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Prisoners tell of torture hell awaiting Mann Print
Jon Swain - May 13, 2007

TWO former prisoners have given grim accounts of savage beatings they received from guards at the notorious African jail where Simon Mann, the former Scots Guards officer and SAS troop commander, risks seeing out his days.

He is facing possible extradition from Zimbabwe to Equatorial Guinea to face charges of planning to overthrow and assassinate its strongman ruler.
“The first 10 days, we were tied down with our hands behind our backs. Only when they brought us food would they release us,” said Mark Schmidt.

“In those days they would beat us. One soldier would hold us at gunpoint and the other would beat us up, also with the back of a firearm. They were all drunk. They would burn things under my feet. They said we were going to die tomorrow.”

Schmidt is a South African who was arrested in Equatorial Guinea in 2004 and accused of being part of Mann’s mercenary plot to overthrow President Teodoro Obiang Nguema. Nguema has ruled the tiny oil-rich west African state with an iron fist since he ousted and executed his uncle in 1979.

Schmidt is now back in South Africa after spending 8½ months in prison.

Others arrested in Equatorial Guinea with him for involvement in the botched coup, which was partly funded by Sir Mark Thatcher, Baroness Thatcher’s son, were less fortunate. The South African Nick du Toit is serving 34 years, and a German prisoner died.

“Gerhard [Merz] was sick and weak,” said Schmidt. “He was not the youngest, and when they were beating him he never said a word. They took him from the cell and we never saw him again. The beating stopped after Gerhard died. They said that the cause of death was malaria, but I don’t believe that. I think his death gave them a fright.”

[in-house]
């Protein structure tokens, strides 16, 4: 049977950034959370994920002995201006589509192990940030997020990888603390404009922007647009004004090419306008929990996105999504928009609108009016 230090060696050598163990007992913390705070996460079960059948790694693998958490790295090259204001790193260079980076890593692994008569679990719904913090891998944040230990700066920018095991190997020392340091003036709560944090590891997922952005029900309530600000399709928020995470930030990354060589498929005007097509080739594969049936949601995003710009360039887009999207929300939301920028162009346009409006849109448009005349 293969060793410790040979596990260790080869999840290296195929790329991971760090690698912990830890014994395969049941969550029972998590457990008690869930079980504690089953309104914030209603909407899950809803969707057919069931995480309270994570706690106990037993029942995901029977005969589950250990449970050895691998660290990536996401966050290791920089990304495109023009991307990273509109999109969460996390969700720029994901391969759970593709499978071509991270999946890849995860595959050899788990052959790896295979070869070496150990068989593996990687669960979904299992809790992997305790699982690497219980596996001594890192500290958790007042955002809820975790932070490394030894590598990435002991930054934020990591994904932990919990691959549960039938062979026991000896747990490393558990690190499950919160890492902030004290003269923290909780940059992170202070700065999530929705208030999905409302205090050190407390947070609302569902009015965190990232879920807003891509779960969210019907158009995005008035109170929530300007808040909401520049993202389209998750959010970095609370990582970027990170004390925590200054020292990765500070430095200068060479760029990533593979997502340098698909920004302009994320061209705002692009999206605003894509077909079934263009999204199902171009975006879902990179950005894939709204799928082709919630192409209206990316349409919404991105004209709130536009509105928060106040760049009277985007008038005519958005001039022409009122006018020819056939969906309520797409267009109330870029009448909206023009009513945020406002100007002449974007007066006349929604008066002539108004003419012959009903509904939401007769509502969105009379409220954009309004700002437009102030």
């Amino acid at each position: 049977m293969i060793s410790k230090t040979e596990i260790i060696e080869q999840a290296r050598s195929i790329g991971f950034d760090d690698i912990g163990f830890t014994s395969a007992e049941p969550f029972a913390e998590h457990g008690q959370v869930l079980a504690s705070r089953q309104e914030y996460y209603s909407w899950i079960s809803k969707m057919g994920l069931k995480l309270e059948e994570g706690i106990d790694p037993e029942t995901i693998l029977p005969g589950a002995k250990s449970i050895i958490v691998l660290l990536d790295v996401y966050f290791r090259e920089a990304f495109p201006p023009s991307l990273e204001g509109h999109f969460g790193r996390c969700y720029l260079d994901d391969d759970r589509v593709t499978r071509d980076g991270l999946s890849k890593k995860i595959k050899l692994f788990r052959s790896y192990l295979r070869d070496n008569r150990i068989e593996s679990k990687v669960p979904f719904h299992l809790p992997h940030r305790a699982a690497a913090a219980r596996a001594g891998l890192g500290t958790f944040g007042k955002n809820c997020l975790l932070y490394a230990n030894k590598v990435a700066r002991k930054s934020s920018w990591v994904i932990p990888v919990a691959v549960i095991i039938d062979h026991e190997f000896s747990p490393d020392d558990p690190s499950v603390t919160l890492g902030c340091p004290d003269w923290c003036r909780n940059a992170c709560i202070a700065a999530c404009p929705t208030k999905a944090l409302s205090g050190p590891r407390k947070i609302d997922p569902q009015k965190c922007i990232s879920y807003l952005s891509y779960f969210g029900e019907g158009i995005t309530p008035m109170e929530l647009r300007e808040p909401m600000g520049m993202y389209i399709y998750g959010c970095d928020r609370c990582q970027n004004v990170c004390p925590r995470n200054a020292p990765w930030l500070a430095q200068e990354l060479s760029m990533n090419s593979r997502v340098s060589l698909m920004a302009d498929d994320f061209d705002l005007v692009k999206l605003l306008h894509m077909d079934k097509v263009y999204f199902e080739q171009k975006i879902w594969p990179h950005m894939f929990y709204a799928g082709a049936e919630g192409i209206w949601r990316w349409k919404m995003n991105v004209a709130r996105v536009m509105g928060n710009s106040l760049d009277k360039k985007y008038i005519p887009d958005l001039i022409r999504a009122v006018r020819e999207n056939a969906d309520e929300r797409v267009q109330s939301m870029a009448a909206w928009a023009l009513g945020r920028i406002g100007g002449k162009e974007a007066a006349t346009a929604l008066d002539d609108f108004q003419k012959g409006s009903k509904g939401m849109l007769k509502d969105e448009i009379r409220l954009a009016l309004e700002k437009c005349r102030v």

Nguema has been determined to have Mann extradited. The Old Etonian was convicted in Zimbabwe of an arms offence relating to the coup.

Released last week after serving his sentence, Mann was rearrested. Before he could be deported to Equatorial Guinea he appealed to the High Court. It will give a ruling this week.

Mann, who is 54 and needs medical treatment, has said he fears he will die or be condemned to life in Black Beach prison if he loses the appeal.

Jose Ole Obono, Equatorial Guinea’s attorney-general, said last week that the charges against Mann were “very, very serious”. A lawyer for the government said it would “take great pains” to ensure good conditions of detention for Mann and an open and fair trial presided over by an African Union judge from another country. Mann would not face the death penalty but could face 30 years in jail.

The government says the old prison has been demolished. “Today this prison resembles a five-star hotel,” Nguema said in an interview late last year. “Everything has been redone, the cells, the paintwork, the yards, to enable rehabilitation. The prisoners are happy, including the mercenaries.”

Weja Chicampo, an Equatorial Guinean political campaigner, spent 27 months in Black Beach until his release in mid 2006. He describes being thrown into a dark cell, hands tied and feet shackled after being beaten.

“Prisoners are tortured and just disappear and die,” he said. “They weight their bodies with rocks and throw them in the sea. Their families never know what happened to them.”

Ties between oil-rich Equatorial Guinea and cash-strapped Zimbabwe have blossomed since the coup plot. Mann’s fate may be sealed by Mugabe’s need for oil. Equatorial Guinea has agreed to supply Zimbabwe with oil at a preferential rate.
 
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